When I walked outside for the paper, this morning, I found a thick fog and the river was flat and I felt wrapped in silence. Smoke twisted from my neighbor's chimney and gave the slightly chilled air a brambly oak scented undertone. Acorns splatted the roof of our travel trailer as the squirrels fed.
I need to splat a few of them for the pot.
Fall, is the best.
Fifty years ago I'd of been out the door and deep into the oak groves well before sunrise. Back then I humped an old single shot four-ten purchased Lord knows where. It suited my purposes. It along with my worn hand me down tan hunting vest, and a lunch, and about ten shotshells, and my trusty nine shot .22 revolver comprised my gear.
Tree selection wasn't important as long as it was situated deep in the woods. I'd settle my young backside at the base of the tree and wait. The squirrels moved early and I took any target offered. Seems like I'd sit their for hours but in reality when the sun reached the peaks of the tree tops I'd ease out. With my gathered game I'd move quietly towards the dark creek and field dress my furry friends. I dressed the squirrels with a half rusty old Barlow I'd found at my school bus stop. Even though it held a good edge it had seen better days. I just liked the name, Barlow. I remember this tidbit because I'm sure it's still snuggled deeply in the mud on the bottom of the creek where I lost it that day.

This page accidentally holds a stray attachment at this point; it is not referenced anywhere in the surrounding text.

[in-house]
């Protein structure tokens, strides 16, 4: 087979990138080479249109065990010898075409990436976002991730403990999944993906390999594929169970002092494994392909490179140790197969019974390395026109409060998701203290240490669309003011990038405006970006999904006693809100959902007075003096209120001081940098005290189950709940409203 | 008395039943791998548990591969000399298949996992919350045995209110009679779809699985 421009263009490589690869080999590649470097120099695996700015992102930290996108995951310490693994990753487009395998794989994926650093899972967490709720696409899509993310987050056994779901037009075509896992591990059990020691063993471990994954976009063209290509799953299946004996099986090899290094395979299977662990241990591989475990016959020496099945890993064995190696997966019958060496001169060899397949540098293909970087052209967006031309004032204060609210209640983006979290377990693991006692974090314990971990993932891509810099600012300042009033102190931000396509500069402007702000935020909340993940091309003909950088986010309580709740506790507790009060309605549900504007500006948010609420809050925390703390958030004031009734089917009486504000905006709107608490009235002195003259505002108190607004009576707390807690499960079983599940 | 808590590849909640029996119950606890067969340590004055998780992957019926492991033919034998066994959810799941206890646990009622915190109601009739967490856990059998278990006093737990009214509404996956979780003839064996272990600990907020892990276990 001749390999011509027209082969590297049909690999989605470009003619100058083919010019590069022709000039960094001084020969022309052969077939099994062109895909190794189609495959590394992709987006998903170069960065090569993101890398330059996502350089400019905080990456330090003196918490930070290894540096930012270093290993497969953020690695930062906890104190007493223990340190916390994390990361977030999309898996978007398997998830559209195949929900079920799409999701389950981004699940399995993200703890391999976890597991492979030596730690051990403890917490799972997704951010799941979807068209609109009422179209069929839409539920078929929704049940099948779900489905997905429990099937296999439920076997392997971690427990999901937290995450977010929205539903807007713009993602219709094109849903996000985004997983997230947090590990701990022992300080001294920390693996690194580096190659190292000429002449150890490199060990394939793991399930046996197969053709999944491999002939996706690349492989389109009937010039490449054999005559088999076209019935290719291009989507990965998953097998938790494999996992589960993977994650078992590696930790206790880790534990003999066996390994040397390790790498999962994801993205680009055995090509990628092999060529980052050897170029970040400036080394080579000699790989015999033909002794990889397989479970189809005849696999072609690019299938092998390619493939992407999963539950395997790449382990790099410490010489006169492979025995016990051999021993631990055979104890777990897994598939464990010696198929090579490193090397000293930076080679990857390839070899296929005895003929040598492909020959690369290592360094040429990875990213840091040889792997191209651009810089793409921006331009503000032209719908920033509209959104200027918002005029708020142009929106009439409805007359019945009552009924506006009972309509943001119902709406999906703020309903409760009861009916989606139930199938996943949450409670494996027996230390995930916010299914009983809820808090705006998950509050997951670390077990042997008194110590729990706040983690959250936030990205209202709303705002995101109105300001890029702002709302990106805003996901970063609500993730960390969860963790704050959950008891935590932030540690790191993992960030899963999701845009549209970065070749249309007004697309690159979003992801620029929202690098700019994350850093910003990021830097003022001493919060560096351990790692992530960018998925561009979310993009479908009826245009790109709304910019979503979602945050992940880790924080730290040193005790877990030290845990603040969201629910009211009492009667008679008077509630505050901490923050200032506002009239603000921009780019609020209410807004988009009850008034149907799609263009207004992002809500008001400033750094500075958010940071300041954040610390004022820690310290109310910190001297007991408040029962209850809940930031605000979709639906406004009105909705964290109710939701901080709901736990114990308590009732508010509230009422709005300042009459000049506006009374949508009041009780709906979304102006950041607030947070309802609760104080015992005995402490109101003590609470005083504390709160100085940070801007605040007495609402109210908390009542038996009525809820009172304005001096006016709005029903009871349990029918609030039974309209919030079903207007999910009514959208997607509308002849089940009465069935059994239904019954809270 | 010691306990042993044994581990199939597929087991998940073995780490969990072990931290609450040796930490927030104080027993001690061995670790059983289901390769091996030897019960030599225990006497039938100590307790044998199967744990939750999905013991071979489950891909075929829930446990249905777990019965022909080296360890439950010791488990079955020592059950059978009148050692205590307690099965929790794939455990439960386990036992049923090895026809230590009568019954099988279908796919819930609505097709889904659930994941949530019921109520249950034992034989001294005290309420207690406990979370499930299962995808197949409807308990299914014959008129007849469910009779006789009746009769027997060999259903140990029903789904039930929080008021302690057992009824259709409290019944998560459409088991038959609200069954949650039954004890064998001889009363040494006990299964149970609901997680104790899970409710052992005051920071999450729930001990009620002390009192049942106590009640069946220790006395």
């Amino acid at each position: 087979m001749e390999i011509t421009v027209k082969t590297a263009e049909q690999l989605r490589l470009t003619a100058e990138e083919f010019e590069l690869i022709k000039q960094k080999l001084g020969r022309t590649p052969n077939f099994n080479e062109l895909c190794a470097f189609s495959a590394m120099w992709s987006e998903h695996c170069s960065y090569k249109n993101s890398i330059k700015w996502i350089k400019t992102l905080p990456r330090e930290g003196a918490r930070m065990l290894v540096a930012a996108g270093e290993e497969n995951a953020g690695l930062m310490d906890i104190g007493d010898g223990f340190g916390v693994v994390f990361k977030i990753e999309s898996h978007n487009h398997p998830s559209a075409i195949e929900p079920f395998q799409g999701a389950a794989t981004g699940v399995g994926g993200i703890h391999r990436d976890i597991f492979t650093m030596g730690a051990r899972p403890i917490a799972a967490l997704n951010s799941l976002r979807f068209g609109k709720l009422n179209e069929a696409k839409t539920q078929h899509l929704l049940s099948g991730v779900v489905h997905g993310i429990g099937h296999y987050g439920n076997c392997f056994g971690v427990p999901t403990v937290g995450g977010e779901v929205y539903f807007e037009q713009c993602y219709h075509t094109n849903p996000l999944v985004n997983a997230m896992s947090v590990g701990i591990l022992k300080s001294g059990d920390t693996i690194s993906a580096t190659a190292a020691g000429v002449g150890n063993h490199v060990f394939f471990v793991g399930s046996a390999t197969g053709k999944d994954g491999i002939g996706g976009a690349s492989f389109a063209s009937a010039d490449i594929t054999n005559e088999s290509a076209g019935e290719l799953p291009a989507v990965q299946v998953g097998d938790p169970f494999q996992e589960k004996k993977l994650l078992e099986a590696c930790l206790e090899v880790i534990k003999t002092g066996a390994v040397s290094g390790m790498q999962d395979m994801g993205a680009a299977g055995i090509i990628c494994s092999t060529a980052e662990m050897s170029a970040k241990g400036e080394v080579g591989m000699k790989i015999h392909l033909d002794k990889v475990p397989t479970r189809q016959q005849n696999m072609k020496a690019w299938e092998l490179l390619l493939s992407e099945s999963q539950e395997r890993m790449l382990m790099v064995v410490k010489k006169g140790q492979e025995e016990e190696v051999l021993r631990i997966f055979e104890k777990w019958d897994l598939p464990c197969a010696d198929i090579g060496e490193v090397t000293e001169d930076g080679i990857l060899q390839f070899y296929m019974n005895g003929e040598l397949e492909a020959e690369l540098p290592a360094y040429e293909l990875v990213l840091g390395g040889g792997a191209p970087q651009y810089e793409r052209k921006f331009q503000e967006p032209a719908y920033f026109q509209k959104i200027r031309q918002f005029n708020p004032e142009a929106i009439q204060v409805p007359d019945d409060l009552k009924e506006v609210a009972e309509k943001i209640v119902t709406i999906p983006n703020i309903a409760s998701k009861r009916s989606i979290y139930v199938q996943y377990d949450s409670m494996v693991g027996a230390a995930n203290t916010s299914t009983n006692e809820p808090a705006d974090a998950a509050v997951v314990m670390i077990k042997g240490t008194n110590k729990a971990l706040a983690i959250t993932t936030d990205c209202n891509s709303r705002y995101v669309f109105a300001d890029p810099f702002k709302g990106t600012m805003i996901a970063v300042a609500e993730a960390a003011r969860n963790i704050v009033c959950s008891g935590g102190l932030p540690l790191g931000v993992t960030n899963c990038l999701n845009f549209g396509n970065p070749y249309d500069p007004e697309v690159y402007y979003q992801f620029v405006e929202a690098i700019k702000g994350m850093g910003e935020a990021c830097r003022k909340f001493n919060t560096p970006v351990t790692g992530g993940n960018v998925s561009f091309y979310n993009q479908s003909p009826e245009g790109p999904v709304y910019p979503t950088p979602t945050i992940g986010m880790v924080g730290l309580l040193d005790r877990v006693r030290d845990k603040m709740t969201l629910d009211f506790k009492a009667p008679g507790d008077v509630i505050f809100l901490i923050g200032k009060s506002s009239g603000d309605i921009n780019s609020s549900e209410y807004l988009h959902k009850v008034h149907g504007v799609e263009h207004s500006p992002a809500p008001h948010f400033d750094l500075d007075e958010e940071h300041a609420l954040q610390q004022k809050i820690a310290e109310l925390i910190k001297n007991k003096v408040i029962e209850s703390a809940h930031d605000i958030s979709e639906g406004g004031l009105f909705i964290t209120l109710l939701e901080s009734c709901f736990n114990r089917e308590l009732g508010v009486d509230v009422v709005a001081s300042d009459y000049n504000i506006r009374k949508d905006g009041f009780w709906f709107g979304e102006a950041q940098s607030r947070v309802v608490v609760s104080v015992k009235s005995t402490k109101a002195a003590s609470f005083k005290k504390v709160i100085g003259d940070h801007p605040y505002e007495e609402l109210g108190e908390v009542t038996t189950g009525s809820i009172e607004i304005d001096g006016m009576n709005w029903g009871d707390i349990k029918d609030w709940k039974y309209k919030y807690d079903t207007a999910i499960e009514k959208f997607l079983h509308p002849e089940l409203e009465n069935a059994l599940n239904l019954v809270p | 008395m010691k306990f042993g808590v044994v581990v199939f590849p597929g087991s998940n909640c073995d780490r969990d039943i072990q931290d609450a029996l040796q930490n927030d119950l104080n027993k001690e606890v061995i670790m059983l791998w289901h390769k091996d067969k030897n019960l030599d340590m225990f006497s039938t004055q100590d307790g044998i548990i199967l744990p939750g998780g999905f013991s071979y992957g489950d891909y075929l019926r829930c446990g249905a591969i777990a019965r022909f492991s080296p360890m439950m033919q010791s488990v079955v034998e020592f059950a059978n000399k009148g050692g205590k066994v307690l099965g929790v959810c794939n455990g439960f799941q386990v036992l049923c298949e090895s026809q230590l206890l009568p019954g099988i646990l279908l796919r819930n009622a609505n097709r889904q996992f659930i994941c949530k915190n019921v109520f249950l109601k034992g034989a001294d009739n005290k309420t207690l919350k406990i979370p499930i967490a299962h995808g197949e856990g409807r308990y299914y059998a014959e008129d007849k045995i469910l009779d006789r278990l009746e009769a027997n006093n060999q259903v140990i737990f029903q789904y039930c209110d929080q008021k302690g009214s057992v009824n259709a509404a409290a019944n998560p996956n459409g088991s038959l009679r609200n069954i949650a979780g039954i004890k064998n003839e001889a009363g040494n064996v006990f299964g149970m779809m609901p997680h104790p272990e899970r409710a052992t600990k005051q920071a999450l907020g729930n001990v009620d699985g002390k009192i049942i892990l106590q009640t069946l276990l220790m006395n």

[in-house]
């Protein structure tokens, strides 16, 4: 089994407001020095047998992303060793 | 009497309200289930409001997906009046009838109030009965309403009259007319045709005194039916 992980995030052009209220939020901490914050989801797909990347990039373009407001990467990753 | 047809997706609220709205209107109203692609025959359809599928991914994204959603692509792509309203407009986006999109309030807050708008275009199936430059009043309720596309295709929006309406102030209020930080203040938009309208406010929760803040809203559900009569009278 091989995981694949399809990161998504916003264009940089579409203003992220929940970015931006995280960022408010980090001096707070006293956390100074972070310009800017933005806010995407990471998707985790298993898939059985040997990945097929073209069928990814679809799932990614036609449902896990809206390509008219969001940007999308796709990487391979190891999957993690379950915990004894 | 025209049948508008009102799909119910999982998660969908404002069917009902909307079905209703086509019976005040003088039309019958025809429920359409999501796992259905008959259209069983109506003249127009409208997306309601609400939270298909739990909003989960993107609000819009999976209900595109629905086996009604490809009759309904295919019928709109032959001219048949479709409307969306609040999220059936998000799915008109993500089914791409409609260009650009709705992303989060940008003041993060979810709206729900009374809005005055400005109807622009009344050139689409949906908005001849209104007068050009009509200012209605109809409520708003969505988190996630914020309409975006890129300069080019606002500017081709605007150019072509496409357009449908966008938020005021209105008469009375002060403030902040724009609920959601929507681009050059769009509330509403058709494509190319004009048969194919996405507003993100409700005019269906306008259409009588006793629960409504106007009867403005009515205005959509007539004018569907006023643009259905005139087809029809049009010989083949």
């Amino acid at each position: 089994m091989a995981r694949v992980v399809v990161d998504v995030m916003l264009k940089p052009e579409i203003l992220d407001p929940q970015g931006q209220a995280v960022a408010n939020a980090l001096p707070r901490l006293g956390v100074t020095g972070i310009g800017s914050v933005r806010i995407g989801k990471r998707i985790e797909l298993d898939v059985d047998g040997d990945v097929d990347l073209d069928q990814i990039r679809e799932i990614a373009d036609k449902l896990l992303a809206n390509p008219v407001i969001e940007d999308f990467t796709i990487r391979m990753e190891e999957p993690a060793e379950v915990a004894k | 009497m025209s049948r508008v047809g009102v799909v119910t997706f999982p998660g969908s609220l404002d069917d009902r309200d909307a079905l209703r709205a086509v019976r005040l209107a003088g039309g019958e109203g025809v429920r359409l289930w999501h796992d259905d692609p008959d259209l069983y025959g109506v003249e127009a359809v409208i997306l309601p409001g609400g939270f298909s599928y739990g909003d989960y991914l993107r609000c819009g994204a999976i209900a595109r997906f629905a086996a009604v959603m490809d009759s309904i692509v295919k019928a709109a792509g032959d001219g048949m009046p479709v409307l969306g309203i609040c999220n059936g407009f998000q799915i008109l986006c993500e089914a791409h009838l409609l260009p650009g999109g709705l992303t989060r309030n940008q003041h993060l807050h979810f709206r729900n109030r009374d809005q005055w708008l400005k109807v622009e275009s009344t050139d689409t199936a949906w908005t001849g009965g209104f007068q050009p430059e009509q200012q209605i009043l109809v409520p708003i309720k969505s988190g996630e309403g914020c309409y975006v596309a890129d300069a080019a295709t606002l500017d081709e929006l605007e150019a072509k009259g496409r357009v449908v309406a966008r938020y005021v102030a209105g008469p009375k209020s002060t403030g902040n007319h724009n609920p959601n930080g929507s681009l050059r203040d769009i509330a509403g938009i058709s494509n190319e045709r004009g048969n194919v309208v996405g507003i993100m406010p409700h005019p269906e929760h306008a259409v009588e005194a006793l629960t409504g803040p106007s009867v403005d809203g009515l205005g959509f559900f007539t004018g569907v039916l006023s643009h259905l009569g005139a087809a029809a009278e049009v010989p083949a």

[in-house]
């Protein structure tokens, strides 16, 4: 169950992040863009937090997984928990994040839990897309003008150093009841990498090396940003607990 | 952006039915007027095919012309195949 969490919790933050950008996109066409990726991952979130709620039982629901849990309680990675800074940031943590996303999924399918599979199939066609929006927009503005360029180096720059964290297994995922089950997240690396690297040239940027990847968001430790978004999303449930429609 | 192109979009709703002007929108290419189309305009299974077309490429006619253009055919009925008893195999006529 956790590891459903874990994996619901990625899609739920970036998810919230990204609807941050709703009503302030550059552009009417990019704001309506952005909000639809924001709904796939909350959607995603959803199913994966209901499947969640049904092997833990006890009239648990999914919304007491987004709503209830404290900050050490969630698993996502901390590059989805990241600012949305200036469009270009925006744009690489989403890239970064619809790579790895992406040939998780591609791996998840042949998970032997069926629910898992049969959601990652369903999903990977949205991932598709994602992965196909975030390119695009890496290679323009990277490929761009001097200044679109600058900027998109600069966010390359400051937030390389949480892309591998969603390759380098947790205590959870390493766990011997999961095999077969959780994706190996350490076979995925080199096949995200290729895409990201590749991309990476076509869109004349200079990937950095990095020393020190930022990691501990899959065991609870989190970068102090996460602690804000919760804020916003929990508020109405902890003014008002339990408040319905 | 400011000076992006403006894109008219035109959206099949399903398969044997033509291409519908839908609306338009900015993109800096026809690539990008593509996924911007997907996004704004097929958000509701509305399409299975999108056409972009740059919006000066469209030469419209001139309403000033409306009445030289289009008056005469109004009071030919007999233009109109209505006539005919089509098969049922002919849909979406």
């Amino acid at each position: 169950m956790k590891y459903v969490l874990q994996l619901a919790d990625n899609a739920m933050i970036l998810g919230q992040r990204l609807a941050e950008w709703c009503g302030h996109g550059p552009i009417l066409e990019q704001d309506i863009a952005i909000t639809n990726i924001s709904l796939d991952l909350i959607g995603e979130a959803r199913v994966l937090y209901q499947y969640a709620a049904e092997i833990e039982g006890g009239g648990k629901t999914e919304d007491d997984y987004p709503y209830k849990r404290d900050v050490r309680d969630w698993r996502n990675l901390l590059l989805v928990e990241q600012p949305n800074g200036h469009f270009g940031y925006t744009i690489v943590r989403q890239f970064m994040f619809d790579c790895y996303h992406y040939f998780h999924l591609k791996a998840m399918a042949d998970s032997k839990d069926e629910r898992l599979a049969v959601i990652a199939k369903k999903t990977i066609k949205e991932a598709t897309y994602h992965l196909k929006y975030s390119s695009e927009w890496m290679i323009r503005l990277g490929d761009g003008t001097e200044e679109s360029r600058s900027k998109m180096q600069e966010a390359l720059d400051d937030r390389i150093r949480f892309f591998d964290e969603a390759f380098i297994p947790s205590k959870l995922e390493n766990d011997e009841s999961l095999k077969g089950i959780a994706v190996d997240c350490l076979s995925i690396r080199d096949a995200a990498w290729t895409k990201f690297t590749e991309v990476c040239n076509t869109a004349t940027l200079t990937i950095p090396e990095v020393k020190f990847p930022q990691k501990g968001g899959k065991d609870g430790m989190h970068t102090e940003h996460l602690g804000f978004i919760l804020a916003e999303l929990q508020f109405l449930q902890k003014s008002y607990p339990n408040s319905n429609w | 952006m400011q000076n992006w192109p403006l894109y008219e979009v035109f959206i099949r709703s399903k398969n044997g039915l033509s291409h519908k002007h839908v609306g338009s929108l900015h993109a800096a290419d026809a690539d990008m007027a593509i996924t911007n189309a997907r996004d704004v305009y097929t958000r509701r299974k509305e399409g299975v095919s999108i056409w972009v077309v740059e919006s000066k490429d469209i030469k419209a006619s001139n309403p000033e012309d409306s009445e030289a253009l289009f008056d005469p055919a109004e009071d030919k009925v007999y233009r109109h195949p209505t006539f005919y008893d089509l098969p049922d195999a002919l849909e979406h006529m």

I still remember the stark white banks of the creek, the sand polished by eons of rain and yearly floods, tiny bleached bones of ancient rock, and how it squeaked underfoot. The creek sat beneath high banks where palmettos and cabbage palms formed walls of green and brown. Afterwards I'd fill my canteen with the tepid tannin water and then retreat to a dry place in the brush for my lunch.
I always had a small fire for company. Lunch was simple. Do you remember those logs of red paper wrapped bologna. That was lunch. I'd cut my slices thick and unceremoniously slap the slices between two slabs of bread sans condiments and then wrap my sandwiches in wax paper. I liked my lunches simple. Creek water and bare meat and bread - a ten year old kids fantasy of mountain men.
I'd often kick out the fire and walk the creek towards the railroad tracks - the long way home. While on the trail I'd pretend to be Jim Bridger, the famous mountain man. As a child any mountain man was my hero but Jim held the honor as I had just finished his biography. Even kept a flint and steel in my gear bag which amounted to nothing more than dead weight.
It was a long walk back to our little house. I had to travel the tracks, cross a huge field of cattle and its six barbed wire fences, but I enjoyed the time. Then, back to the world of farm work and family and school, and my books. The boots stomped free of dirt and cleaned and placed near the back door of our little house. Inside my mother would smile and praise me as the great hunter of the family.
Another day in the silence of the woods lost forever. Then she'd always ask, "Did you leave a little piece of yourself among the oaks for memories?"
I'd answer, "Always."
"Good. Then your dreams will be filled with happiness."